I hope the first two weeks of school are going well! I know most of you are probably busy settling into the semester and starting to study for upcoming midterms. Yeah that’s right, don’t sleep on your studying because midterms are right around the corner! Even though you are busy, I think it is important to highlight an upcoming event called the Mental Health First Aid Workshop, which is taking place this weekend, September 26th and 27th. This event is a part of an ongoing initiative to raise awareness and provide education on mental health topics here at UVic. Last year the Applied Suicide Intervention Skills Training (ASIST) was a hit with attendees so they decided to bring back more mental health training! I think it is important that we continue the mental health dialogue and destigmatize any issues dealing with mental health.
What is Mental Health First Aid (MHFA)?
When someone is in physical distress or pain, they may require medical first aid to stabilize them before emergency crews can respond. Similarly, someone facing a mental health crisis may require a friend, peer or bystander to help until more appropriate treatment is found. This is where the MHFA training comes in. This course will help students gain skills to help others better manage their potential or developing mental health problems. Given that one in three Canadians will experience a mental health issue at some point in their life, it is almost inevitable that we will come across someone dealing with a mental health issue. That someone could be you, a friend, family member, or a person you come across in public. This first aid course will provide the skills needed to help these people early in their crisis or problem. For example, you can learn how to respond to someone experiencing a panic attack.
How long is the MHFA workshop and what topics will be covered?
The workshop will be 12 hours long spread over two days, Saturday September 26th and September 27th. It will run from 9:30 am – 4:00 pm on both days. There is also a second opportunity to attend the 12 hour training, which is spread over four nights (Tuesday, October 13th, Thursday, October 15th, Tuesday, October 20th, Thursday, October 22nd). The cost of the course is normally in the $200-$300 range, however, we are fortunate that the course has been subsidized to $50 for UVic students. The 4 topics covered will include:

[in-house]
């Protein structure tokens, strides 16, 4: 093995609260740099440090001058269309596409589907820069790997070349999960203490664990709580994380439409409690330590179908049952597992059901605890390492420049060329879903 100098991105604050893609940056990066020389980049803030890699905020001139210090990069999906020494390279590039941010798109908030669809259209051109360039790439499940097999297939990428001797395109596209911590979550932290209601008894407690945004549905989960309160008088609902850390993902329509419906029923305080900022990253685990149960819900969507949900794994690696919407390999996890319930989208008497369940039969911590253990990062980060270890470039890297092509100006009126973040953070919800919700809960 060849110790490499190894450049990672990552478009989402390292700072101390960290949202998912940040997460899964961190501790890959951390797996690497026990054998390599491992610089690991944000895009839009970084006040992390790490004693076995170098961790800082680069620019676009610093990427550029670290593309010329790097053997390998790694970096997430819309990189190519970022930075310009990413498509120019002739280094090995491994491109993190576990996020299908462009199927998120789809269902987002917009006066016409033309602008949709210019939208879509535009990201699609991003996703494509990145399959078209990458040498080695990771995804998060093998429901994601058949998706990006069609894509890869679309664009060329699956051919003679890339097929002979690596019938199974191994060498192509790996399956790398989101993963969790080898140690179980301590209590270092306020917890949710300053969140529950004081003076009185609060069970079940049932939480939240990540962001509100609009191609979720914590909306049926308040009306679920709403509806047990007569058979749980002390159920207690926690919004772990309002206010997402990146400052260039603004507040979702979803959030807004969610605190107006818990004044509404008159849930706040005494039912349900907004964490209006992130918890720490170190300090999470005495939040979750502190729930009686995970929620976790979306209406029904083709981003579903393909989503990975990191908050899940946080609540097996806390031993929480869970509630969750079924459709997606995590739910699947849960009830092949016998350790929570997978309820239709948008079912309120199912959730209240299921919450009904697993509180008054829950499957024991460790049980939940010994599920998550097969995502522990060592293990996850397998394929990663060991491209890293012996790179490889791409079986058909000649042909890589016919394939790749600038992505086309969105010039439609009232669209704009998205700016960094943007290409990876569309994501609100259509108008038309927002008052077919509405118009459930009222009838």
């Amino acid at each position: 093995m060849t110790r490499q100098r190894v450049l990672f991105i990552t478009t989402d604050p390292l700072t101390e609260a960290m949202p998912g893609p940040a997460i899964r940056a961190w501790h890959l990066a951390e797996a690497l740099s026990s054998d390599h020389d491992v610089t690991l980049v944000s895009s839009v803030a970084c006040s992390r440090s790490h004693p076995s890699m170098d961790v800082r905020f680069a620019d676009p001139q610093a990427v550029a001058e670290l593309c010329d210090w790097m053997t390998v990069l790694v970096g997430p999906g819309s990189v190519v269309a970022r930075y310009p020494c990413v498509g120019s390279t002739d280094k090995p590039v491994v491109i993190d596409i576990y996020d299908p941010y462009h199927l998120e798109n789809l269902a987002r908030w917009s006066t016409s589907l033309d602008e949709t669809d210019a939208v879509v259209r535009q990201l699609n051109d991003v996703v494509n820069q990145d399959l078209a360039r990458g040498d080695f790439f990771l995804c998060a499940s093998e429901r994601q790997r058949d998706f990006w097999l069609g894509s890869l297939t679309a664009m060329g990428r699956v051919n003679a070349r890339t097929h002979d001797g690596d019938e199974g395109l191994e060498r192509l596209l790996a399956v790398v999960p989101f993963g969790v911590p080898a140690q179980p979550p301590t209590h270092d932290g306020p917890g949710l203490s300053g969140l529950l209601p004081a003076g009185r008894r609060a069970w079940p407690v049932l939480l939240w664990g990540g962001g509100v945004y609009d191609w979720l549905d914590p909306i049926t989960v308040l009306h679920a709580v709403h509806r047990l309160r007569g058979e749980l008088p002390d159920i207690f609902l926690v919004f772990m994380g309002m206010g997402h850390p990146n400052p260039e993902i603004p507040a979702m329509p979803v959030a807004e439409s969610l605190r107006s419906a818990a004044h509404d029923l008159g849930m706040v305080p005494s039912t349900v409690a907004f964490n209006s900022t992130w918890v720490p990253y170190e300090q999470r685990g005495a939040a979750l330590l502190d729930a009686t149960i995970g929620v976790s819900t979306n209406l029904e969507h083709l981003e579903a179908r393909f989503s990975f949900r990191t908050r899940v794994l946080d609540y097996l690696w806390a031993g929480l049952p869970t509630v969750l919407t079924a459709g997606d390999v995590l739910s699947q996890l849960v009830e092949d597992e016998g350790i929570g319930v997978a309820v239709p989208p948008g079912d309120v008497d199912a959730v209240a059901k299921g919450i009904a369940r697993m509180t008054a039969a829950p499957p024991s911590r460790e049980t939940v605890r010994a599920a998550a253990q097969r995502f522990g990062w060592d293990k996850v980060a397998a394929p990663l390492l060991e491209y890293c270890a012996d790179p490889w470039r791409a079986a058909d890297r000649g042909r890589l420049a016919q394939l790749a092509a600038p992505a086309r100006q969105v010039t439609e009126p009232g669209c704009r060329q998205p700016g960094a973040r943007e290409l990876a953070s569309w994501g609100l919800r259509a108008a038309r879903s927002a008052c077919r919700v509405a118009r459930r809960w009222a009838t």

- Introduction to mental health
- Mood disorders
- Anxiety disorders
- Psychotic disorders
How can Mental Health First Aid training benefit the UVic campus?
We all know how stressful and challenging university life can be. Students are especially at risk for depression and anxiety among many other mental health challenges. The NCHA survey conducted at UVic found that 51.7% of students “felt things were hopeless”, 36.4% “felt so depressed that it was difficult to function” and 20.6% “felt overwhelming anxiety.” Other mental health issues like schizophrenia and psychosis tend to start showing symptoms in the early 20s, a time when many of us are still in a university setting. If students, staff and faculty are better trained in identifying and supporting these conditions then we can help refer those in need to the proper treatment. Early interventions can play an integral role in preventing mental health problems from turning into full-blown crises.
How can the Mental Health First Aid training help your future?
This training can be beneficial to any career or field you choose to pursue. For example, if you are pursuing a career in health (e.g. physician, pharmacist, nurse), you will definitely come across individuals dealing with mental health problems. Many of these people will have undiagnosed conditions and your training can help identify and refer them to help before things get worse. The skills from this course can also be applied to professions like: education, counseling, police, social/child and youth work. I think almost any career, job or volunteer position can benefit from individuals with these skills because you will eventually cross someone dealing with mental health issues. Even business and economic students pursuing a career in the financial district can benefit given the recent spike in suicide rates for finance workers. The MHFA workshop would also look great on your resume and CV when applying to health care programs, grad school, jobs etc. If I were an admission committee member, I would view this training as a unique experience demonstrating compassion and care for a marginalized group.
Although our struggles as students are real, they are often overlooked because the stigma surrounding mental health issues is also very real. In order to change this, we must start at the individual level. We can only begin eliminating stigma at a large-scale level by first changing our own attitudes towards mental health. UVic has many great resources to support students struggling with mental health problems. Reaching out for these resources should be seen as a strength, not a weakness. The MHFA is a great program to help facilitate change in attitudes towards mental health. Remember, there is no health without mental health.
The views expressed in this blog are my own, and do not necessarily reflect the policies or views of the University of Victoria. I monitor posts and comments to ensure all content complies with the University of Victoria Guidelines on Blogging.